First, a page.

Last week Precision BioLogic announced its donation of coagulation diagnostic products through the World Federation of Hemophilia (WFH) Humanitarian Aid Program. The donation delivered products to the University Teaching Hospital in Yanoudé, Cameroon to aid in the diagnosis and treatment of individuals with bleeding disorders. Executive Vice President of Precision BioLogic, Paul Empey says, “We’re excited to make this donation and directly support WFH’s efforts to close the gap in care between those with bleeding disorders who receive proper diagnosis and treatment and those who do not.” The WFH Humanitarian Aid Program seeks to ensure treatment for all patients with bleeding disorders despite current limitations in access to care in developing countries throughout the world. Learn more about the WFH Humanitarian Aid Program here.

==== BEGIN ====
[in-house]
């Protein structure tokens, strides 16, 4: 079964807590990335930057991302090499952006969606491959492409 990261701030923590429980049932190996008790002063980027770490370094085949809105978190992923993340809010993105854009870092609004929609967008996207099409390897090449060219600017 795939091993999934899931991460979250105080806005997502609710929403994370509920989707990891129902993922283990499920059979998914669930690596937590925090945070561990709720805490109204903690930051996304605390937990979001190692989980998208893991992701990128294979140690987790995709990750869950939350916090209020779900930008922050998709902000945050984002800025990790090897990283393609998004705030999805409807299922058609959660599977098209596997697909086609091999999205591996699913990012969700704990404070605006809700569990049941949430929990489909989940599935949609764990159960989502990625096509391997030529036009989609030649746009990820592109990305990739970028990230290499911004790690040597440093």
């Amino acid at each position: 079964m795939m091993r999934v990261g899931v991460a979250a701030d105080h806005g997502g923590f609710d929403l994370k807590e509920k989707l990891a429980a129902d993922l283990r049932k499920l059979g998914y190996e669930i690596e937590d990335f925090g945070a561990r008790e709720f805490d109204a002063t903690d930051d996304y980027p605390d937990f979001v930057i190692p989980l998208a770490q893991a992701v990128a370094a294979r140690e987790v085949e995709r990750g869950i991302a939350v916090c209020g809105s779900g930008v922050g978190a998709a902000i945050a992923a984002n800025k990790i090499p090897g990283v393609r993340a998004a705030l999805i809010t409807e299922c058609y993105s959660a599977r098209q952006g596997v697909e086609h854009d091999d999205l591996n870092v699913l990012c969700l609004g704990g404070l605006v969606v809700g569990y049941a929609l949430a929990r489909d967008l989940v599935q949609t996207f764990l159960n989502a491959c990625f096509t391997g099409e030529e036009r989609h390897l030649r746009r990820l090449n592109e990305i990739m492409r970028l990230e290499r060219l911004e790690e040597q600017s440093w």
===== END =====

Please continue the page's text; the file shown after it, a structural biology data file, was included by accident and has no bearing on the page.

Queens University researcher, Dr. Paula James, has developed a self-administered bleeding assessment tool (self-BAT) to aid women in determining whether they may have a bleeding disorder. Bleeding disorders in women frequently go undiagnosed as individuals are often unfamiliar with the symptoms and/or mistake them for normal. The website LetsTalkPeriod.ca which houses self-BAT, “aims to increase awareness of the signs and symptoms of bleeding disorders.” Through increased understanding of what constitutes abnormal bleeding, women who suffer from bleeding disorders can better access treatment to limit unnecessary health complications.